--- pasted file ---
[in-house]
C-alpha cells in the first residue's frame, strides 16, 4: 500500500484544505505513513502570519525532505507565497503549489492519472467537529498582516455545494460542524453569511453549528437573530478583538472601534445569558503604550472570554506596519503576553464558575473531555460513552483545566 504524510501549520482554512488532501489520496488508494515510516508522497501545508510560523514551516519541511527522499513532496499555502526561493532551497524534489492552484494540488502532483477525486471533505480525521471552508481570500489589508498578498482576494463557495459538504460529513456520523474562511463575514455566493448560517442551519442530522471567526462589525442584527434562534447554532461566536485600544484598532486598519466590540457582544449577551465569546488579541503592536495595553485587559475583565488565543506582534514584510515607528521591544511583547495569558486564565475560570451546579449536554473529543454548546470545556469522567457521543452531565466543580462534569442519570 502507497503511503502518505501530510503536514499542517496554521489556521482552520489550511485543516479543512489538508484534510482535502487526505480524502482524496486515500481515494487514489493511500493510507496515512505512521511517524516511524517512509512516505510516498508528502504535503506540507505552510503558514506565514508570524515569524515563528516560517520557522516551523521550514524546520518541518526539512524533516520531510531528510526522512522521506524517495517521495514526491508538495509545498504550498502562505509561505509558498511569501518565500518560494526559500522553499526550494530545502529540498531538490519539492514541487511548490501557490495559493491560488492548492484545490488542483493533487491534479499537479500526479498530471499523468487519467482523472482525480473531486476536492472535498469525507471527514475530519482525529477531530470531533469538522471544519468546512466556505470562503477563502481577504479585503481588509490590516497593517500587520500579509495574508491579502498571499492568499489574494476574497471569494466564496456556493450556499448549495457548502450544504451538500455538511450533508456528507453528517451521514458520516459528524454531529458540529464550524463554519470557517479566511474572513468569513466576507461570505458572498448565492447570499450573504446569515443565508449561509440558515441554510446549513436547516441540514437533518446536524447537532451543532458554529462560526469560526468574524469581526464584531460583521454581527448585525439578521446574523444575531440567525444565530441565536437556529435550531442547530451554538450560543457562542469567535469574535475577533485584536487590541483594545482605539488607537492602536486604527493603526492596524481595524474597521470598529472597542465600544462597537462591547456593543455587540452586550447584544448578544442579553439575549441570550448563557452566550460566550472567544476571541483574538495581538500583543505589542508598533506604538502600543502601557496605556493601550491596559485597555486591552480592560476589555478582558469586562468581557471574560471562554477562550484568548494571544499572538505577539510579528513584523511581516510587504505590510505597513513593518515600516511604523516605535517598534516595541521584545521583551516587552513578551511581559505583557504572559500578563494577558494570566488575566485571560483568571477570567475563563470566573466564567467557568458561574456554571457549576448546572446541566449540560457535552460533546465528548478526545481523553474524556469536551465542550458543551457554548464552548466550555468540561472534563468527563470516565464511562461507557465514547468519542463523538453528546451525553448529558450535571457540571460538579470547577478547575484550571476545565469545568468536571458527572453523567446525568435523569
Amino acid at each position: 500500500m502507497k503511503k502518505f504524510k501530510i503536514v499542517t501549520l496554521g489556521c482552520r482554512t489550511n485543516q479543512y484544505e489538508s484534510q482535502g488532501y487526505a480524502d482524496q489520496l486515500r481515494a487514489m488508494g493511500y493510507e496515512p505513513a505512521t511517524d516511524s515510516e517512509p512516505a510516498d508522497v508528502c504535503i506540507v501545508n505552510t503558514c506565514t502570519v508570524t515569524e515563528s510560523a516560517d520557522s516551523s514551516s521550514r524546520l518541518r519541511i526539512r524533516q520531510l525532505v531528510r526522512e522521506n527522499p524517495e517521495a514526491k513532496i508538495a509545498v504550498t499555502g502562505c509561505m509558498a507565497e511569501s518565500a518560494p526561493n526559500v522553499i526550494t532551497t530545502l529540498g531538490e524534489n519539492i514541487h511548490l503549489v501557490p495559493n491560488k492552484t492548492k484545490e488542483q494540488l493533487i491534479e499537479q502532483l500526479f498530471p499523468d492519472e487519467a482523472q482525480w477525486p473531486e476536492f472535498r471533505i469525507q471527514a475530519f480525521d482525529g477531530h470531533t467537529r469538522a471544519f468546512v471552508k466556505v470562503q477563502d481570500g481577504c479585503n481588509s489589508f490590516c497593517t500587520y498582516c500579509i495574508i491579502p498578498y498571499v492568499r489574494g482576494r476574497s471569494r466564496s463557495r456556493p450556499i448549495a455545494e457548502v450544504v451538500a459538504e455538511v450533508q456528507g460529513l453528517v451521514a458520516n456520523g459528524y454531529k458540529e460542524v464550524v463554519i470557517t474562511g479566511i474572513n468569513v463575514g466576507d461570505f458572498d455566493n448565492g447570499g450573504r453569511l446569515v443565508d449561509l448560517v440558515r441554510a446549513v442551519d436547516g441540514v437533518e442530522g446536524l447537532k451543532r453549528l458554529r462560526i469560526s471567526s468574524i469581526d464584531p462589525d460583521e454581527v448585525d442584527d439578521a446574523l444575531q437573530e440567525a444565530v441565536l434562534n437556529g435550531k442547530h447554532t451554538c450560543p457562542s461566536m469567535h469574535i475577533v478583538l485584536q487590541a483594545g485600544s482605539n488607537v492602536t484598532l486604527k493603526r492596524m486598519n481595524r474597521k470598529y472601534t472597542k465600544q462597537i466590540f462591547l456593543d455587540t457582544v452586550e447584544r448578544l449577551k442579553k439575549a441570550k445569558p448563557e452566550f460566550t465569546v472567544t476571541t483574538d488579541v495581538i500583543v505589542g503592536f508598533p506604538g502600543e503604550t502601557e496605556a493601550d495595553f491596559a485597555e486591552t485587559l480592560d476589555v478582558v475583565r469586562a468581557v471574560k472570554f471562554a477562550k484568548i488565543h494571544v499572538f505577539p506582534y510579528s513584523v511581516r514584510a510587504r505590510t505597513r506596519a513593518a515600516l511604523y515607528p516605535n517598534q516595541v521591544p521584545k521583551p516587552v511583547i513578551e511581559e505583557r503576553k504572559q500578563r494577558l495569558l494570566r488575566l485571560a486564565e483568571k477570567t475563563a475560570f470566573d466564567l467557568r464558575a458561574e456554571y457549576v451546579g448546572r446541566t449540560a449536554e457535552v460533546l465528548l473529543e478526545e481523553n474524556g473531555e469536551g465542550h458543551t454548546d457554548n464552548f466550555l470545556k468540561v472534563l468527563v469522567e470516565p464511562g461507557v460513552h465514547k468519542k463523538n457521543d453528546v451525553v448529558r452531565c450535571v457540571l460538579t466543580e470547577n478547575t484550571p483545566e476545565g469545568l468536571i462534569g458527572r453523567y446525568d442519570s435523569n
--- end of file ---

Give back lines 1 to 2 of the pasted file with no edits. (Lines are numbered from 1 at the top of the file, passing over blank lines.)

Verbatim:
[in-house]
C-alpha cells in the first residue's frame, strides 16, 4: 500500500484544505505513513502570519525532505507565497503549489492519472467537529498582516455545494460542524453569511453549528437573530478583538472601534445569558503604550472570554506596519503576553464558575473531555460513552483545566 504524510501549520482554512488532501489520496488508494515510516508522497501545508510560523514551516519541511527522499513532496499555502526561493532551497524534489492552484494540488502532483477525486471533505480525521471552508481570500489589508498578498482576494463557495459538504460529513456520523474562511463575514455566493448560517442551519442530522471567526462589525442584527434562534447554532461566536485600544484598532486598519466590540457582544449577551465569546488579541503592536495595553485587559475583565488565543506582534514584510515607528521591544511583547495569558486564565475560570451546579449536554473529543454548546470545556469522567457521543452531565466543580462534569442519570 502507497503511503502518505501530510503536514499542517496554521489556521482552520489550511485543516479543512489538508484534510482535502487526505480524502482524496486515500481515494487514489493511500493510507496515512505512521511517524516511524517512509512516505510516498508528502504535503506540507505552510503558514506565514508570524515569524515563528516560517520557522516551523521550514524546520518541518526539512524533516520531510531528510526522512522521506524517495517521495514526491508538495509545498504550498502562505509561505509558498511569501518565500518560494526559500522553499526550494530545502529540498531538490519539492514541487511548490501557490495559493491560488492548492484545490488542483493533487491534479499537479500526479498530471499523468487519467482523472482525480473531486476536492472535498469525507471527514475530519482525529477531530470531533469538522471544519468546512466556505470562503477563502481577504479585503481588509490590516497593517500587520500579509495574508491579502498571499492568499489574494476574497471569494466564496456556493450556499448549495457548502450544504451538500455538511450533508456528507453528517451521514458520516459528524454531529458540529464550524463554519470557517479566511474572513468569513466576507461570505458572498448565492447570499450573504446569515443565508449561509440558515441554510446549513436547516441540514437533518446536524447537532451543532458554529462560526469560526468574524469581526464584531460583521454581527448585525439578521446574523444575531440567525444565530441565536437556529435550531442547530451554538450560543457562542469567535469574535475577533485584536487590541483594545482605539488607537492602536486604527493603526492596524481595524474597521470598529472597542465600544462597537462591547456593543455587540452586550447584544448578544442579553439575549441570550448563557452566550460566550472567544476571541483574538495581538500583543505589542508598533506604538502600543502601557496605556493601550491596559485597555486591552480592560476589555478582558469586562468581557471574560471562554477562550484568548494571544499572538505577539510579528513584523511581516510587504505590510505597513513593518515600516511604523516605535517598534516595541521584545521583551516587552513578551511581559505583557504572559500578563494577558494570566488575566485571560483568571477570567475563563470566573466564567467557568458561574456554571457549576448546572446541566449540560457535552460533546465528548478526545481523553474524556469536551465542550458543551457554548464552548466550555468540561472534563468527563470516565464511562461507557465514547468519542463523538453528546451525553448529558450535571457540571460538579470547577478547575484550571476545565469545568468536571458527572453523567446525568435523569